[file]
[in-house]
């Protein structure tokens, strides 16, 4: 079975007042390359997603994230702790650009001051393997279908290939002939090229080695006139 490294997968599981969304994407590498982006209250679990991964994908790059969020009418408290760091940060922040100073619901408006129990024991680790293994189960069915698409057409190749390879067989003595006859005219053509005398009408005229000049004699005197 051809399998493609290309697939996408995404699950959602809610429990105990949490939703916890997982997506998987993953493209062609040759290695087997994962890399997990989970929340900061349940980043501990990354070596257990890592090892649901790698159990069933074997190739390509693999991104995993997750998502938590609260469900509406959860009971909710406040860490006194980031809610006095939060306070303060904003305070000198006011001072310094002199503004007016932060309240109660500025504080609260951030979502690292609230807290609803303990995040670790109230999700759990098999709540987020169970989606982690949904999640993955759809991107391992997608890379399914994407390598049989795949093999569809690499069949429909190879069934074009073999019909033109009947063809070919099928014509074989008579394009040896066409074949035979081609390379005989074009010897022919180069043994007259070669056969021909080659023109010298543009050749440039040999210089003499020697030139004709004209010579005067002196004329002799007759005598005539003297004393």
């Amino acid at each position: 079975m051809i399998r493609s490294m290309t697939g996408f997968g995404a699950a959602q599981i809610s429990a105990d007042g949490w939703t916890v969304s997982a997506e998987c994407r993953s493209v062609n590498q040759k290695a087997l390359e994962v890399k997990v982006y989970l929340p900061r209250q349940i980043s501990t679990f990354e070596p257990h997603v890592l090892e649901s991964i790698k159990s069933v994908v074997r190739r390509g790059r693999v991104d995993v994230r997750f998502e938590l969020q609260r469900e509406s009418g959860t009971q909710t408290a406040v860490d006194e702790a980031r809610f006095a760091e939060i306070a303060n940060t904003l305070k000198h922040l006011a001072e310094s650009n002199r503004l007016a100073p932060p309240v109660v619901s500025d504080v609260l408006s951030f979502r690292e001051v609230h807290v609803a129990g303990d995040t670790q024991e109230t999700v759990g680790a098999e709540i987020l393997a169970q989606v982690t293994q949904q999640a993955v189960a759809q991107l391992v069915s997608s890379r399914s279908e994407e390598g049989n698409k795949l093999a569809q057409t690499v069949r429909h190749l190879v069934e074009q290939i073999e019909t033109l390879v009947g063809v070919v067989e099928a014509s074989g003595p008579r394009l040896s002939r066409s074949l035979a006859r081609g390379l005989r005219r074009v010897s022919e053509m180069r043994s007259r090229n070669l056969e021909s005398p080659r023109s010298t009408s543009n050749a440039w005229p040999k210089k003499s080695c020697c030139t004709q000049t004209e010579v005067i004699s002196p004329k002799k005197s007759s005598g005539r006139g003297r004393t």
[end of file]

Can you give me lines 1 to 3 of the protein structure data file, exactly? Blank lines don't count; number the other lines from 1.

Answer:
[in-house]
């Protein structure tokens, strides 16, 4: 079975007042390359997603994230702790650009001051393997279908290939002939090229080695006139 490294997968599981969304994407590498982006209250679990991964994908790059969020009418408290760091940060922040100073619901408006129990024991680790293994189960069915698409057409190749390879067989003595006859005219053509005398009408005229000049004699005197 051809399998493609290309697939996408995404699950959602809610429990105990949490939703916890997982997506998987993953493209062609040759290695087997994962890399997990989970929340900061349940980043501990990354070596257990890592090892649901790698159990069933074997190739390509693999991104995993997750998502938590609260469900509406959860009971909710406040860490006194980031809610006095939060306070303060904003305070000198006011001072310094002199503004007016932060309240109660500025504080609260951030979502690292609230807290609803303990995040670790109230999700759990098999709540987020169970989606982690949904999640993955759809991107391992997608890379399914994407390598049989795949093999569809690499069949429909190879069934074009073999019909033109009947063809070919099928014509074989008579394009040896066409074949035979081609390379005989074009010897022919180069043994007259070669056969021909080659023109010298543009050749440039040999210089003499020697030139004709004209010579005067002196004329002799007759005598005539003297004393």
């Amino acid at each position: 079975m051809i399998r493609s490294m290309t697939g996408f997968g995404a699950a959602q599981i809610s429990a105990d007042g949490w939703t916890v969304s997982a997506e998987c994407r993953s493209v062609n590498q040759k290695a087997l390359e994962v890399k997990v982006y989970l929340p900061r209250q349940i980043s501990t679990f990354e070596p257990h997603v890592l090892e649901s991964i790698k159990s069933v994908v074997r190739r390509g790059r693999v991104d995993v994230r997750f998502e938590l969020q609260r469900e509406s009418g959860t009971q909710t408290a406040v860490d006194e702790a980031r809610f006095a760091e939060i306070a303060n940060t904003l305070k000198h922040l006011a001072e310094s650009n002199r503004l007016a100073p932060p309240v109660v619901s500025d504080v609260l408006s951030f979502r690292e001051v609230h807290v609803a129990g303990d995040t670790q024991e109230t999700v759990g680790a098999e709540i987020l393997a169970q989606v982690t293994q949904q999640a993955v189960a759809q991107l391992v069915s997608s890379r399914s279908e994407e390598g049989n698409k795949l093999a569809q057409t690499v069949r429909h190749l190879v069934e074009q290939i073999e019909t033109l390879v009947g063809v070919v067989e099928a014509s074989g003595p008579r394009l040896s002939r066409s074949l035979a006859r081609g390379l005989r005219r074009v010897s022919e053509m180069r043994s007259r090229n070669l056969e021909s005398p080659r023109s010298t009408s543009n050749a440039w005229p040999k210089k003499s080695c020697c030139t004709q000049t004209e010579v005067i004699s002196p004329k002799k005197s007759s005598g005539r006139g003297r004393t």